This is Spoken Gospel. We’re dedicated to seeing
Jesus in all of scripture. In each episode, we see
what’s happening in a Biblical text and how it sheds light
on Jesus and his Gospel. Let’s jump in. Jacob has escaped from
Laban and his deceitfulness. But now Jacob must confront the first
person he ever tricked – his brother Esau. Last he heard, Esau
was set on murdering him. So, how would
this confrontation go? Jacob asks God to protect him from Esau,
but he also reverts back to his old tricky ways. Jacob decides to send a parade of gifts to
Esau in order to win him over before they even meet. But before his confrontation with
Esau, Jacob sets up camp for the night. Without warning, an unnamed
man starts to wrestle with him. Slowly it’s revealed that this unnamed
man wrestling with Jacob is actually God. Jacob had wrestled his whole
life and used tricks every time. But now, there are no tricks.
He just holds on to God and won’t let go. But why is he holding onto God? Jacob is begging God to
bless him before he lets him go. Jacob stole a blessing
when his father’s sight was dark. But here, Jacob begs for a
legitimate blessing in the light of day. God then blesses Jacob with
the same blessing he gave to Abraham. Then, as God changed Abraham’s
name, he changes Jacob’s name as well. It is here that God’s chosen
people receive their name. God renames Jacob, Israel –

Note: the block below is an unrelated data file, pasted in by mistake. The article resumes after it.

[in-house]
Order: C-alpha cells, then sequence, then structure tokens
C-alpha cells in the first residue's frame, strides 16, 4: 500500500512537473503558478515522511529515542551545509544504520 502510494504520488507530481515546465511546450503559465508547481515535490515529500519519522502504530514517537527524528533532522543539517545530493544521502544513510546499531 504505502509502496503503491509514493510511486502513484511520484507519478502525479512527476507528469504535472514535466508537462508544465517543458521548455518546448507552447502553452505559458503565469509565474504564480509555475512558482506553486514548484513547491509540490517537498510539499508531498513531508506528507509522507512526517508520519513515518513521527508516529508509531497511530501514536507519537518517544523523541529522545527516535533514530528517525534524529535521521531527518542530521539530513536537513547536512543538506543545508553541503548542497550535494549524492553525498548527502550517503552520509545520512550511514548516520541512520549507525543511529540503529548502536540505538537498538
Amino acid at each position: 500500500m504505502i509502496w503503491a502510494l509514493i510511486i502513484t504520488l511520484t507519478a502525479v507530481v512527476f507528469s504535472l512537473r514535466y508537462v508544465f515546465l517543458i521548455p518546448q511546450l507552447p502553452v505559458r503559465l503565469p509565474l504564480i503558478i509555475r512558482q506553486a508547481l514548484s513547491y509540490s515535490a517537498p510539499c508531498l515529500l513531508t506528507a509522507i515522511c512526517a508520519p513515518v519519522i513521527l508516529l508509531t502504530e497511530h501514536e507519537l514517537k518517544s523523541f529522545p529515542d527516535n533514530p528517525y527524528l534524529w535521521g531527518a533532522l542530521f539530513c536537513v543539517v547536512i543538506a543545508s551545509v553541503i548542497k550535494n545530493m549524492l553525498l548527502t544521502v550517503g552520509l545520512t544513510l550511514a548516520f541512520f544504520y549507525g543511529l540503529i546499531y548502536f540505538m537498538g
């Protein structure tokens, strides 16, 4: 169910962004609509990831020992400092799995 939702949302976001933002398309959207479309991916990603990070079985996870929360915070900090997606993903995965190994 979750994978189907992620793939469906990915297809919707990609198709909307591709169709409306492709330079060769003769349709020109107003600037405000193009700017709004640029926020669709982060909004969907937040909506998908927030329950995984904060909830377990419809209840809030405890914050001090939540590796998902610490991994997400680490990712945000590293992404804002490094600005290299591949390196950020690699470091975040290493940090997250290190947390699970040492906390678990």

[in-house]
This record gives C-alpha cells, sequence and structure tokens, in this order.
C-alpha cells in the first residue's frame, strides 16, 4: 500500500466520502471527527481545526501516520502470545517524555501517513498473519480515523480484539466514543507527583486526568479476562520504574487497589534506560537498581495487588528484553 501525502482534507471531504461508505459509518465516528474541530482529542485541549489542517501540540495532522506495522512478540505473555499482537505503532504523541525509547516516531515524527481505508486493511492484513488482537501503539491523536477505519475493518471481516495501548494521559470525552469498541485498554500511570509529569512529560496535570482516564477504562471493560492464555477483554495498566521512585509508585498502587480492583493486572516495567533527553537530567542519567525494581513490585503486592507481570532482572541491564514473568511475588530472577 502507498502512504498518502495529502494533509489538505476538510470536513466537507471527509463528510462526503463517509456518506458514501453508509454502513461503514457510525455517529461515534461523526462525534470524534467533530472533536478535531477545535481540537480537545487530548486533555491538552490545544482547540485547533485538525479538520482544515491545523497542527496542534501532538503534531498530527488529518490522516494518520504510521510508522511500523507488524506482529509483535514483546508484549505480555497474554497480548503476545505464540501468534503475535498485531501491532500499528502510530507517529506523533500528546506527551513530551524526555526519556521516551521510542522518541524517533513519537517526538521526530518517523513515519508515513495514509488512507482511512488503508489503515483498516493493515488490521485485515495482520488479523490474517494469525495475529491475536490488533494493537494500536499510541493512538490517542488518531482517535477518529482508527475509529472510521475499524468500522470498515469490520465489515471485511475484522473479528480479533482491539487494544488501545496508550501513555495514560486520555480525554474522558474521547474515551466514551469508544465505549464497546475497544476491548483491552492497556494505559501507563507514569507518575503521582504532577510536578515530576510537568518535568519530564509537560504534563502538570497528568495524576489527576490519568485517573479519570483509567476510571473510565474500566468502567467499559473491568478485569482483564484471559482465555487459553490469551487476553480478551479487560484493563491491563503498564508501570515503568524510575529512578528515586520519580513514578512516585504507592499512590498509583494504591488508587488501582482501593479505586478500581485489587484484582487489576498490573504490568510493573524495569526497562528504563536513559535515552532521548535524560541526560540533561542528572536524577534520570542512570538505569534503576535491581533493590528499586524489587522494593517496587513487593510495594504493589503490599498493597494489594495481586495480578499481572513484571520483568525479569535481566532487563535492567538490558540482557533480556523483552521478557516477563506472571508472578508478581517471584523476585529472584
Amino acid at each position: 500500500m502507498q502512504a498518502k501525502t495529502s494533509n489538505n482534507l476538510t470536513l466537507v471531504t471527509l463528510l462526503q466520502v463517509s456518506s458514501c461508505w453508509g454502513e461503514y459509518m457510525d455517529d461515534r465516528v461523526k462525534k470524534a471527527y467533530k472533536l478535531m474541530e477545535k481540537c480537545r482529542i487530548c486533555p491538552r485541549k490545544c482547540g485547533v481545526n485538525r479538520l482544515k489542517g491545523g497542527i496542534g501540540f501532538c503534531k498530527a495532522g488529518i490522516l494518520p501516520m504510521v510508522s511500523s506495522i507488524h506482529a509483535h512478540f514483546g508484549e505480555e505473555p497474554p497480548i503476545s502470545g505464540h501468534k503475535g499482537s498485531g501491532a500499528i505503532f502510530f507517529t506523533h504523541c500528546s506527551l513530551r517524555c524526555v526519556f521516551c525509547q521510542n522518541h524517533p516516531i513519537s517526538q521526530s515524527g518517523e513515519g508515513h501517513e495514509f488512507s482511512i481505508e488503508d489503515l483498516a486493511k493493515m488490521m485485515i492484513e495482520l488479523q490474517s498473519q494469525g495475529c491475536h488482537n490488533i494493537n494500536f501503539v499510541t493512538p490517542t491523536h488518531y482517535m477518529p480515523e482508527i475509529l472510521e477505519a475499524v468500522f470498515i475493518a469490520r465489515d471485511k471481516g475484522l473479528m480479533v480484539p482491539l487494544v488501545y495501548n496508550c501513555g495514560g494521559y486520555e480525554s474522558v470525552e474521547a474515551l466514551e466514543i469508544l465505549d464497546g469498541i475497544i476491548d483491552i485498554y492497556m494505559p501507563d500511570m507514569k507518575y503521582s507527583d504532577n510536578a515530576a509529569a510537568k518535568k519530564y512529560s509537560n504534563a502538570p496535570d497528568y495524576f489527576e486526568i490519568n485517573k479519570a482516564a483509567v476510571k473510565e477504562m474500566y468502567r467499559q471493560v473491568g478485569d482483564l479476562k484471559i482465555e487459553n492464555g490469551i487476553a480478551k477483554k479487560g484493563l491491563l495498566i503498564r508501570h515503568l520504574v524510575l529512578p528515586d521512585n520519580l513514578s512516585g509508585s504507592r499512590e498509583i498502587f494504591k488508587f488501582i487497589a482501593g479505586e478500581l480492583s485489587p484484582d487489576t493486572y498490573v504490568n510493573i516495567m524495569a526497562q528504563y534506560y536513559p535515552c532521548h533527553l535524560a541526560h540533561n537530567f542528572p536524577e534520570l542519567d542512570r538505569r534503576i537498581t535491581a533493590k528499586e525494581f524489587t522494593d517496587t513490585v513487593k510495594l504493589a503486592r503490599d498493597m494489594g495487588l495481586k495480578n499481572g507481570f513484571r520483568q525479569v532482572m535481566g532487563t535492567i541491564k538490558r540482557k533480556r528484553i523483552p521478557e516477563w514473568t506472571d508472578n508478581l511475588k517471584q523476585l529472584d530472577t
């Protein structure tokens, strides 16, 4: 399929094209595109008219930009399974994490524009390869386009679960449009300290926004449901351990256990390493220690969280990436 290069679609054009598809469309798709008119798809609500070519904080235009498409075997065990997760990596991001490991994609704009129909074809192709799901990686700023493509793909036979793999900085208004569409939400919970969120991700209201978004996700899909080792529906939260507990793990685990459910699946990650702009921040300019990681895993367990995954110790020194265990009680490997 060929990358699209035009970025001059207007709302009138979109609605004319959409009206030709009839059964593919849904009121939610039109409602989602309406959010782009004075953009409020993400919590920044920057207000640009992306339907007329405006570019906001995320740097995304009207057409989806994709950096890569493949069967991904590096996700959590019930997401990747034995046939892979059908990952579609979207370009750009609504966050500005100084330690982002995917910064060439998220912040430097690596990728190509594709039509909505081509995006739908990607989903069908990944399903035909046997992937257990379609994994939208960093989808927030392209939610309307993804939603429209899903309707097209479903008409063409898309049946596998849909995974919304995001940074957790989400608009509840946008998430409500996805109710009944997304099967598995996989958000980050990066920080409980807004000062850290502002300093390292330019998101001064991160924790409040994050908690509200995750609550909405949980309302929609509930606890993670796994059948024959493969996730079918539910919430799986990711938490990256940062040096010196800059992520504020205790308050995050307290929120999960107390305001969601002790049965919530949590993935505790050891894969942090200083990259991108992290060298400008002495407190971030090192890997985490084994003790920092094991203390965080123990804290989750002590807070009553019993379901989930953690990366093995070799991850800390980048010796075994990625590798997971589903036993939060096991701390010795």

which means, “He strives with God”. Israel will live up to that name. Just as Jacob had to go through a period of
exile and wrestling with others, and with sin, and with God, so his people,
Israel, would do the same. From there, Jacob goes
out to meet his brother Esau. He sends the parade
of gifts ahead of him. But by the time Jacob gets to
Esau, his brother simply embraces him. Esau didn’t need to be bought
off because God had answered Jacob’s prayer for protection
by changing his brother’s heart. This beautiful story of planning,
wrestling, and reconciliation is our story as well. We regularly formulate plans when we
think about how we are going to approach God. We try to figure out what
parade of good deeds, excuses, or justifications we can make
for why God should forgive us. But, as this story shows us, we
don’t need to approach God this way. The reason we don’t have to approach
God with a parade of good deeds is that Jesus has already gone before us. He was wounded by God and
won a blessing for us, like Jacob. Even when we were faithless, scheming,
tricksters, Jesus took the blow we deserved. God has already accepted us
because of Jesus. Even when we try to pay
him off, He simply embraces us. I pray that the Holy Spirit would give you
eyes to see the God who contends with us in our sin and meets with us in the person of
Jesus to take our wounds and reconcile us to himself.